Synairgen insists lead drug has potential despite AZ pulling the plug

The decision comes after two phase 2 trials failed to hit the mark.

Shares in U.K. biotech Synairgen are in steep decline today as partner AstraZeneca revealed it was stopping development of its inhaled interferon beta therapy AZD9412.

AZ revealed its decision as it reported first-quarter results this morning, leading to a run on Synairgen with the stock down almost 50% at the time of writing—and despite a statement from chief executive Richard Marsden saying that the program is still active.

The decision does not come out of left field, as Synairgen was forced to abandon a midstage trial of AZD9412 in asthma patients last October after its primary endpoint was compromised by a low rate of severe viral exacerbations that made it impossible to draw any conclusions about efficacy. Further, an earlier phase 2a trial conducted by Synairgen on its own also failed to show an impact on asthma symptoms.

The biotech insists there were encouraging signs that giving the nebulized formulation of interferon beta had "switched on the lungs' antiviral defenses" in the AZ trial—measured using the biomarker CXCL10—and also improved lung function in asthmatics who went on to develop cold or flu infections.

At the time the results were first announced, AZ said it would sift through the secondary endpoint data to see if there was a path forward for the program, but confirmed in a pipeline update today that AZD9412 was one of three candidates removed from phase 2/3 trials.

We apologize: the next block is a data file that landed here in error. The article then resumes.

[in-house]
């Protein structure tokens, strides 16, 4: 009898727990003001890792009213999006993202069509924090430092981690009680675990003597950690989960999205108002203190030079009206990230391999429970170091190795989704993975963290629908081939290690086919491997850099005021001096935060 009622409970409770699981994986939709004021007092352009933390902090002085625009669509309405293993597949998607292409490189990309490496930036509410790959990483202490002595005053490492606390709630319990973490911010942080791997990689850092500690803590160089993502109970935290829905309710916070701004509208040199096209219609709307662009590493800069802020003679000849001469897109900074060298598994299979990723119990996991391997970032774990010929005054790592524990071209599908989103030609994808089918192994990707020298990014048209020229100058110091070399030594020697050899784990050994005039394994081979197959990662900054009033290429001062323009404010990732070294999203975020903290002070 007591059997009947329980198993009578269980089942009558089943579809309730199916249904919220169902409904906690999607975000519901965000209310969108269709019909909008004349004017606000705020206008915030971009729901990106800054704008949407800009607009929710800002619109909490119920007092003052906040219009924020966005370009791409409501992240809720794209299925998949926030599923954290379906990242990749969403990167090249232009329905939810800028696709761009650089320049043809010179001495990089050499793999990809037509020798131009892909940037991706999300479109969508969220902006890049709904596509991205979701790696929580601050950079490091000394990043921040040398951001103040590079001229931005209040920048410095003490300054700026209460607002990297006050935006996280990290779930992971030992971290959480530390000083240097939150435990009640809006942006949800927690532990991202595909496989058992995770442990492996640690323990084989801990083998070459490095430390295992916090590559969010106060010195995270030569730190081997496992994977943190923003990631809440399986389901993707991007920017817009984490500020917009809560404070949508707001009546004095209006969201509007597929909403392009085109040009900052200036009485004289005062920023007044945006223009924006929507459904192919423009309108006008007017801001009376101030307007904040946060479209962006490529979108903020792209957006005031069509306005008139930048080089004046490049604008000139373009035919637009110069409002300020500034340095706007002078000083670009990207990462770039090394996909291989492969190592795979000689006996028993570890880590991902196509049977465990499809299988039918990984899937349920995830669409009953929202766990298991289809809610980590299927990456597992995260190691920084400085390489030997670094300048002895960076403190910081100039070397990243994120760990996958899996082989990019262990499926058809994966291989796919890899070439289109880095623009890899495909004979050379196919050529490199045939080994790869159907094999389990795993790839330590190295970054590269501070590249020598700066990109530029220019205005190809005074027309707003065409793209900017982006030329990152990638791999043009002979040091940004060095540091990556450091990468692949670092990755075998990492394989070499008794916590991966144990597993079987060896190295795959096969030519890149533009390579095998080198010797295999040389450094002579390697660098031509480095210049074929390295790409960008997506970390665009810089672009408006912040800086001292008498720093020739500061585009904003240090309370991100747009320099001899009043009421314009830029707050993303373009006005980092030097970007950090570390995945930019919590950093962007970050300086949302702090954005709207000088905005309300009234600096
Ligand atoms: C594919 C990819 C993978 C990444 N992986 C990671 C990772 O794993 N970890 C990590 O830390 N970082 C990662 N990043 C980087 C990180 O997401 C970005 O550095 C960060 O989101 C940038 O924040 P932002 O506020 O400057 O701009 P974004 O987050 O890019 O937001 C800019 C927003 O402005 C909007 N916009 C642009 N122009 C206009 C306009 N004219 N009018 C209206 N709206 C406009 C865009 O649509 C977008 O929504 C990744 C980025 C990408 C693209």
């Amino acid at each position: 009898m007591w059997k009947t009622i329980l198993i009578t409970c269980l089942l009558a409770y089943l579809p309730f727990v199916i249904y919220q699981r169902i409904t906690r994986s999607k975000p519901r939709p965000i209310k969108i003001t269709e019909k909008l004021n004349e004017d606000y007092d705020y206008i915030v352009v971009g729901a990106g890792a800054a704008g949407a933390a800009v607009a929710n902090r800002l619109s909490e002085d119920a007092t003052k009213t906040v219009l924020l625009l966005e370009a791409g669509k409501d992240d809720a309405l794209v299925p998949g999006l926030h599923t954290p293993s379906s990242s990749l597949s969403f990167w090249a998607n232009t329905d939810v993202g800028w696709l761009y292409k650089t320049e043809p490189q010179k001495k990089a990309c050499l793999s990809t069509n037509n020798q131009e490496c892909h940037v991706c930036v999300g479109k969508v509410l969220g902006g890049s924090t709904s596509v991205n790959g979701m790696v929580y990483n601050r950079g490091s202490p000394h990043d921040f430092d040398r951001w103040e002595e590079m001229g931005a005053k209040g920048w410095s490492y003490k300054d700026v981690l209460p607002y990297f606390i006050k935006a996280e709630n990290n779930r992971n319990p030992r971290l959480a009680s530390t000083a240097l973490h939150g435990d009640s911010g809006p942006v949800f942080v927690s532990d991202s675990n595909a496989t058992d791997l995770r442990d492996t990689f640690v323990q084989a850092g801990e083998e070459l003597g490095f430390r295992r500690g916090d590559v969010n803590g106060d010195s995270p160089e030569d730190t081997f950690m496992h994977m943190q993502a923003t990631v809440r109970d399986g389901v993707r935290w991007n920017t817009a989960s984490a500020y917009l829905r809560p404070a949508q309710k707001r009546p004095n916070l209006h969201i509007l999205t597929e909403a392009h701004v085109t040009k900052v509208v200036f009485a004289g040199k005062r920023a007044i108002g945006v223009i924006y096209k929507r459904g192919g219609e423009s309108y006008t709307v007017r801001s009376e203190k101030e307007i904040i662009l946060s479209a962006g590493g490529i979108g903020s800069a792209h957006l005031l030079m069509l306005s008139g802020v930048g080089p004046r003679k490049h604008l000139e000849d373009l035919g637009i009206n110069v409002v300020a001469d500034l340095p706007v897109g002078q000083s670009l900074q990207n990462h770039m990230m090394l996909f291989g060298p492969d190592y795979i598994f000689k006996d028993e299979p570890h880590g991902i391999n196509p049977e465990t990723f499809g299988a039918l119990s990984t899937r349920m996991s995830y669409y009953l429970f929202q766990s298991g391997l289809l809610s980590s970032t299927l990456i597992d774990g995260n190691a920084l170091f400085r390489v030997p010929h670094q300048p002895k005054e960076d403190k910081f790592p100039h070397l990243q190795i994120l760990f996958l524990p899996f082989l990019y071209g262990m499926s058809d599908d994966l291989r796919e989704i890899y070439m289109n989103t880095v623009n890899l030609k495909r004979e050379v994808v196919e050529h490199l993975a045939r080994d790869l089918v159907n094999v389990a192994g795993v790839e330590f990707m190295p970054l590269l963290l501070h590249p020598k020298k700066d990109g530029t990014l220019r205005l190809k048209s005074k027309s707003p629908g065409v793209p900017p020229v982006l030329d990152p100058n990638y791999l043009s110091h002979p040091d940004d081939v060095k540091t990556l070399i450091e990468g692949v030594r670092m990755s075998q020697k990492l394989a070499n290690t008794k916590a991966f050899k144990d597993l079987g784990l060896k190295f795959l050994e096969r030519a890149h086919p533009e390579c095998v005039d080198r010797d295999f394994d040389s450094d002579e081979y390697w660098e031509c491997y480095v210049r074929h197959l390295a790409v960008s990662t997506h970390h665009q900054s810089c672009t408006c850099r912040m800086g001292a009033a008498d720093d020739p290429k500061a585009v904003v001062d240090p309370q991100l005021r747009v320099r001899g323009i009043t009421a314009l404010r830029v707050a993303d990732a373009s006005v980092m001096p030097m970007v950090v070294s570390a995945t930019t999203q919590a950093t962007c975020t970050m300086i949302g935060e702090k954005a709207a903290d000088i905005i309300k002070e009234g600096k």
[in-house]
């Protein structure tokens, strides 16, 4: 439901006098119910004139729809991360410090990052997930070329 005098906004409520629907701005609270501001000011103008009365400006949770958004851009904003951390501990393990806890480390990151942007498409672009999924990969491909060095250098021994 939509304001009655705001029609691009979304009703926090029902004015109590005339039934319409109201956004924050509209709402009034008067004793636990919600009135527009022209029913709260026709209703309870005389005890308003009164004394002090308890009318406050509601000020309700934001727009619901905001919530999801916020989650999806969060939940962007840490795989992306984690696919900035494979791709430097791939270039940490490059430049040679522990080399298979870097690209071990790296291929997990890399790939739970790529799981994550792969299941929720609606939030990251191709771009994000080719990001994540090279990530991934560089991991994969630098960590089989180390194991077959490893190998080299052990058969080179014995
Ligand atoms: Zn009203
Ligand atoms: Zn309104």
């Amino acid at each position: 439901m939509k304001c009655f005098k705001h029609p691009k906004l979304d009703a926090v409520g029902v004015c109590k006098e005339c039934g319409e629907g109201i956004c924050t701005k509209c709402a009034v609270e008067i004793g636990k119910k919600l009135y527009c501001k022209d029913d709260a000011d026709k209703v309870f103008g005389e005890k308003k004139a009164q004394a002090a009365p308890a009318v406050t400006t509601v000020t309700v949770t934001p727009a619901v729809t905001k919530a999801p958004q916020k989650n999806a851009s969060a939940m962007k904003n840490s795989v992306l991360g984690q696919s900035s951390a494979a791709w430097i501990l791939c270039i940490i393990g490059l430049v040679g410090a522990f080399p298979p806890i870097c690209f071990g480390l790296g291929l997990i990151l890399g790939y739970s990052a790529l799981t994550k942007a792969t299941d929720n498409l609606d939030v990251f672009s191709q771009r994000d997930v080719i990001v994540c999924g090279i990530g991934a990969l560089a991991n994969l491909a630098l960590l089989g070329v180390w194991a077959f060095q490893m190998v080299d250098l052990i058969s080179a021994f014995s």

While the asthma trial data was a bust, Marsden is still hopeful that the drug could show a benefit in patients with chronic obstructive pulmonary disease who often suffer due to respiratory viruses.

"Once we have completed the data analysis, we will provide an update on the program and our plans for future development," he said.

Despite the brave face, it is impossible to underestimate the impact of AZ's decision on Synairgen, which is backed by the investment fund run by U.K. fund manager and biopharma guru Neil Woodford.

Synairgen pocketed $7.5 million upfront when AZ licensed the drug but will now have to forgo up to $225 million in milestones pledged when that deal was first struck in 2014 and look for another partner.

Synairgen's next most advanced project after the inhaled interferon beta candidate is a LOXL2 inhibitor in preclinical development as a possible therapy for idiopathic pulmonary fibrosis, partnered with Pharmaxis.